GNN Podcast: THE ‘QUIET CHERNOBYL’: THE ARAL SEA

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Original Image: kvitlauk Prior to the 1960s, the Aral Sea was the world’s fourth largest lake and approximately the size of Ireland. Fed by both the Amu Darya and Syr Darya rivers carrying snowmelt from the mountains to the southeast, the Aral Sea moderated the climate and provided a robust fishing industry that straddled the present-day border between Kazakhstan and Uzbekistan. …

GNN Podcast: JULIUS CAESAR AND THE RISE OF THE ROMAN EMPIRE

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Image: Yuliya Nemova  The rise and fall of Julius Caesar is sometimes packaged like a cautionary tale for would-be dictators, the moral of the story asserting that one tyrant cannot replace democracy without getting a well-deserved stab in the back. While Caesar was indisputably a dictator, Rome suffered from a weak central government and self-interested senators prior to and during Caesar’s …

GNN Podcast: HAWAII’S ORIGINS

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Among the most famous of island paradises, the Hawaiian Islands have a long, and in many respects, a tragic history. Peopled by seafarers from Polynesia, the unique flora and fauna that had developed over millions of years began to degrade with their arrival and the introduction of non-native species. Centuries later, the descendants of those early inhabitants, the Hawaiian people, …

GNN Podcast: THE YEAR OF THE CHARLES W. MORGAN

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Summer 2014 brought a sight that had not been seen since 1941: the Charles W. Morgan leaving the Mystic River for the Atlantic Ocean, stopping at several New England harbors before eventually arriving in New Bedford, Massachusetts where the ship was built in 1841. The Charles W. Morgan is the last remaining wooden whaling ship in the world, and a …

GNN Podcast: TRANSYLVANIA

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Even if you’re not sure where Transylvania is, you probably have a picture in your mind’s eye, inspired by Hollywood, that is a dark and brooding landscape, cold and rainy and sinister. Transylvanian nights are as dark as any others, and they do get a fair amount of rain and cool temperatures, but the reputation for scary evil is nothing …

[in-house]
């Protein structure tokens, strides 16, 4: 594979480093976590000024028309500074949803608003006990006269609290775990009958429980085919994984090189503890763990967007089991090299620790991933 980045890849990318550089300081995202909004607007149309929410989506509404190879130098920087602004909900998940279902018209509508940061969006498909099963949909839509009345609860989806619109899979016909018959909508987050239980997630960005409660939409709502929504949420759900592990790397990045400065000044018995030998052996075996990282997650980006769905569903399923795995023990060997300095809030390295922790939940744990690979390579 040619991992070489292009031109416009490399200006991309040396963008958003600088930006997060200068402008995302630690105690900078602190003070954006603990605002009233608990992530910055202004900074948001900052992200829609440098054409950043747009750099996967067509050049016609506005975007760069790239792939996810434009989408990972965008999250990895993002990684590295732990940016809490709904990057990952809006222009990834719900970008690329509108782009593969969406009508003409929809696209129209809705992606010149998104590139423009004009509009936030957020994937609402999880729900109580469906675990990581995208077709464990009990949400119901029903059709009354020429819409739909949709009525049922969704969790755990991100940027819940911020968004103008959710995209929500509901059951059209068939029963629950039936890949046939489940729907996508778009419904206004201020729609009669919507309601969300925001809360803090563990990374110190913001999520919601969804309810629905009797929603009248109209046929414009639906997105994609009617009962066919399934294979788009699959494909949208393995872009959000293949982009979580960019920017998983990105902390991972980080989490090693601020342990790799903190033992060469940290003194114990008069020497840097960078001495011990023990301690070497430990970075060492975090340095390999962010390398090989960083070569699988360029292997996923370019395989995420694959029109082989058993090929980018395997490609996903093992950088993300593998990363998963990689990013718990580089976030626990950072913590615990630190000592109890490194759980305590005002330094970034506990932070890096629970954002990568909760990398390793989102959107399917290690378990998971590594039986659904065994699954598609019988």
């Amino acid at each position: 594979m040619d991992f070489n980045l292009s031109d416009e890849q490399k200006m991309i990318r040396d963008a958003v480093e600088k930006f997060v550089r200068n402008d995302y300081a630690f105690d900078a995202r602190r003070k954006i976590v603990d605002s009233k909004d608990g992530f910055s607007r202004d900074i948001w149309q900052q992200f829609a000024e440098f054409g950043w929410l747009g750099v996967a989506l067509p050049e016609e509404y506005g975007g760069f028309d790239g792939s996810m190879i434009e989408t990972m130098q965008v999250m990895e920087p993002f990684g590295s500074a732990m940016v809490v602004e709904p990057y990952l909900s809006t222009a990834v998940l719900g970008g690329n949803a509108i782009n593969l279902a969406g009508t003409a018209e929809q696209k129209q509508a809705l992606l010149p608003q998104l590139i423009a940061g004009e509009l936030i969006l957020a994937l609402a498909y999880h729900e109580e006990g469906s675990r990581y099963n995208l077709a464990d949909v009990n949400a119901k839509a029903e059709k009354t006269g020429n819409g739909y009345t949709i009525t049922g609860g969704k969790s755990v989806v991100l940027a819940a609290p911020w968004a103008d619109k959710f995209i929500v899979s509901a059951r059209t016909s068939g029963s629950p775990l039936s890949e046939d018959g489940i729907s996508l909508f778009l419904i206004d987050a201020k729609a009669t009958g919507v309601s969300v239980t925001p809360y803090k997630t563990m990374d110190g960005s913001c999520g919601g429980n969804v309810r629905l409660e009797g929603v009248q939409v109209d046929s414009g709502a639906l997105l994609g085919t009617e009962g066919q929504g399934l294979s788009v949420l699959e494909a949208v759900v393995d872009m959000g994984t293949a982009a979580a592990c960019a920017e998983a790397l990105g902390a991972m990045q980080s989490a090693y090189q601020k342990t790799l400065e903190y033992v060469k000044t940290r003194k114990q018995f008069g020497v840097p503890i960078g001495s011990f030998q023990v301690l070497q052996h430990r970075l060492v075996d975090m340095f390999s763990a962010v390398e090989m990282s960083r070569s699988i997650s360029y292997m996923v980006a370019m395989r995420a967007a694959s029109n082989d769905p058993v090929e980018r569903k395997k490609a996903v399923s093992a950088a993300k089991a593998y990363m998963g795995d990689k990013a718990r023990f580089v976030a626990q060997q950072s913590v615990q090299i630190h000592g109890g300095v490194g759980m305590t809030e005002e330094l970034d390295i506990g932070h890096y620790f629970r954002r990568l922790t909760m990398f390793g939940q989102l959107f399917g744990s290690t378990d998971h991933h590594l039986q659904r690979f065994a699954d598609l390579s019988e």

GNN Podcast: NICARAGUA CANAL

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It’s an old idea – dreamers have made plans to dig a canal across Nicaragua utilizing enormous Lake Nicaragua (also called Lake Cocibolca), the largest in Central America, for centuries. As far back as the early Spanish explorers in the 1500s, the concept has been considered. More concrete plans cropped up in the late 1800s and by the early 1900s …

GNN Podcast: 2050: HOW TO FEED 9 BILLION PEOPLE

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The United Nations estimates that by 2050 the planet will be home to 9.6 billion people—2 billion more than our current population. Many experts insist that crop production must double to keep pace, yet agriculture is one of the greatest contributors to global warming and water pollution. Entire ecosystems have disappeared more…

GNN Podcast: FOSSILS

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Billons of animals and plants die every day. Almost all of them decay through natural processes back into the elements that their bodies were made of. Of course, after they break down, they don’t look like the things they once were. But a very small number of them will die in just the right environment to preserve their bodies, or …

GNN Podcast: MONTEREY CANYON

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Our national landscape features a number of impressive canyons. Perhaps most famous among them is the Grand Canyon, but they also include Zion, Bryce, Palo Duro, Glen and many others. There’s another that is plenty big – in fact deeper and about as long as the Grand Canyon – and you’ve probably never seen it, even if you’ve been close …